On Monday, Adobe AIR was officially launched. Of course, we’ve been using the beta version of AIR for the CleVR Stitcher for over six months now, but it’s good to see it go 1.0. This means that we’ve also released a new version of the Stitcher, which uses the latest version of AIR. You can install it below, using the shiny new installer badge. It will update or install AIR for you if needed.

New version of CleVR panoramic image Stitcher

Tuesday, January 15th, 2008

We’ve just released a new version of the CleVR Stitcher. This uses the new version of Adobe AIR, and also adds several features and fixes lots of bugs. If you download it, please do let me know what you think and if you have any problems with it.

New CleVR hotspot editor

Sunday, September 9th, 2007

The hotspot editor on CleVR.com has now been updated so it’s the same as the one in the new Stitcher. It looks quite similar to the old one, but it’s a rewrite done in Flex instead of Flash (if you don’t know what that means, don’t worry). It is however pretty much bug-free now: the old one could be a bit unstable at times. Now that it’s running off the same codebase as the Stitcher, any remaining bugs should be fixed quickly. As ever, comments and bug reports are appreciated.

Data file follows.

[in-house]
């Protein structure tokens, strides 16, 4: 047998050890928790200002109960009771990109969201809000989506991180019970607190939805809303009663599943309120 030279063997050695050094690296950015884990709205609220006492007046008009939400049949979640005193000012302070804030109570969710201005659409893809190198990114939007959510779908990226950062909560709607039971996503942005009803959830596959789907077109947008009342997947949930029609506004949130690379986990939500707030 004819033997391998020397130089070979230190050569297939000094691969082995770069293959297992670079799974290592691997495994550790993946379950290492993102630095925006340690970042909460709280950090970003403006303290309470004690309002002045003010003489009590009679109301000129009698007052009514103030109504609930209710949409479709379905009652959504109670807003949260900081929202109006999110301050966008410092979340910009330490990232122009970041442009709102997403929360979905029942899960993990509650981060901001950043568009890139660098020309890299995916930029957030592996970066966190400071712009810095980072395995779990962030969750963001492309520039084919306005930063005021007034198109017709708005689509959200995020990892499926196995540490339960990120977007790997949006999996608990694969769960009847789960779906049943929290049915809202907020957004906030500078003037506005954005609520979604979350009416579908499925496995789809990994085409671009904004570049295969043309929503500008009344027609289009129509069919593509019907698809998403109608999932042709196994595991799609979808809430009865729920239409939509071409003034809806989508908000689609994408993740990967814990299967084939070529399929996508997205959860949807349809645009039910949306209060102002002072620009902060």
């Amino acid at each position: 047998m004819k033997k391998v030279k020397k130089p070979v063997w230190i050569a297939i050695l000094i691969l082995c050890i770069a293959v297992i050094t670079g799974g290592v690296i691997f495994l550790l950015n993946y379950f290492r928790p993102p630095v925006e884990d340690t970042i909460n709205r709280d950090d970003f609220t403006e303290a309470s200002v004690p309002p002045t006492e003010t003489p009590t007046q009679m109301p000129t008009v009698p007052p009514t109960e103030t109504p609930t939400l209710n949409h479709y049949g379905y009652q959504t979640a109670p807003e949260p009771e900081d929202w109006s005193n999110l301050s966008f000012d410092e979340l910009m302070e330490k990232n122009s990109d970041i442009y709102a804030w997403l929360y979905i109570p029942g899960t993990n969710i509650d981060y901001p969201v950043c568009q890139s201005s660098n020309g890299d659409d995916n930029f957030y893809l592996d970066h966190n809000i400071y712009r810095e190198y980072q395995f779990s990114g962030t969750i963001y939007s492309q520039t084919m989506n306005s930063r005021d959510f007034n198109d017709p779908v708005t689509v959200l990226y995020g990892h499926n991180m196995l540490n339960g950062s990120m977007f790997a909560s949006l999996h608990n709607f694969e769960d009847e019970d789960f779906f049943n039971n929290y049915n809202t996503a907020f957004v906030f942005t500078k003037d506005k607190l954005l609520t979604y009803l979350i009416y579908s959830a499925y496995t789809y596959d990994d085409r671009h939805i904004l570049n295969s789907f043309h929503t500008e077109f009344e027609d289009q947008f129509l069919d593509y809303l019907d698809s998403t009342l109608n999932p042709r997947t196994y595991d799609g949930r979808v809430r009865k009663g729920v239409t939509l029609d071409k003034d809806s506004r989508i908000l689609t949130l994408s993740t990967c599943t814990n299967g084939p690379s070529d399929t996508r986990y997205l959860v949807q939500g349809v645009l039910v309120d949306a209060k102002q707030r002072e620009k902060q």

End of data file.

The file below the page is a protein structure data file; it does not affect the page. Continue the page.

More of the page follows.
If you haven’t tried adding hotspots to your panorama, give it a try. If you’re logged-in, you’ll find a button on the panorama page to edit them. Hotspots let you add another level of interactivity to your panoramas. You can create areas within the panorama that can be clicked to give more information or to move to another location. You can display text, images or even Flash files such as Youtube movies. Links to other locations lets you move around an area – for example, you could click on a doorway to move to a panorama inside a building or in a different room.

CleVR Actionscript libraries now on RIAForge

Thursday, September 6th, 2007

I’ve put up the CleVR AS3 libraries on RIAForge, where you can download them as a zip file, or use the svn repository.

The library includes a number of classes that we developed as part of the CleVR Stitcher. They include a set of matrix algebra classes, ported from the Java JAMA library. These let you do standard matrix algebra stuff, and includes support for singular value decomposition and QR decomposition.

There’s also some graphics classes. One is a subclass of BitmapData that adds bicubic and bilinear interpolation. Another is a class for calculating the histogram of an image, with methods to do histogram stretching. This gives results similar to “Auto levels” in Photoshop, or “Enhance” in iPhoto.

You will find them here. They’re released under the Creative Commons attribution licence, which basically lets you do anything with them, so long as you give credit somewhere. A link to clevr.com would usually suffice. Let me know if you have any comments, patches, or if you’re using it.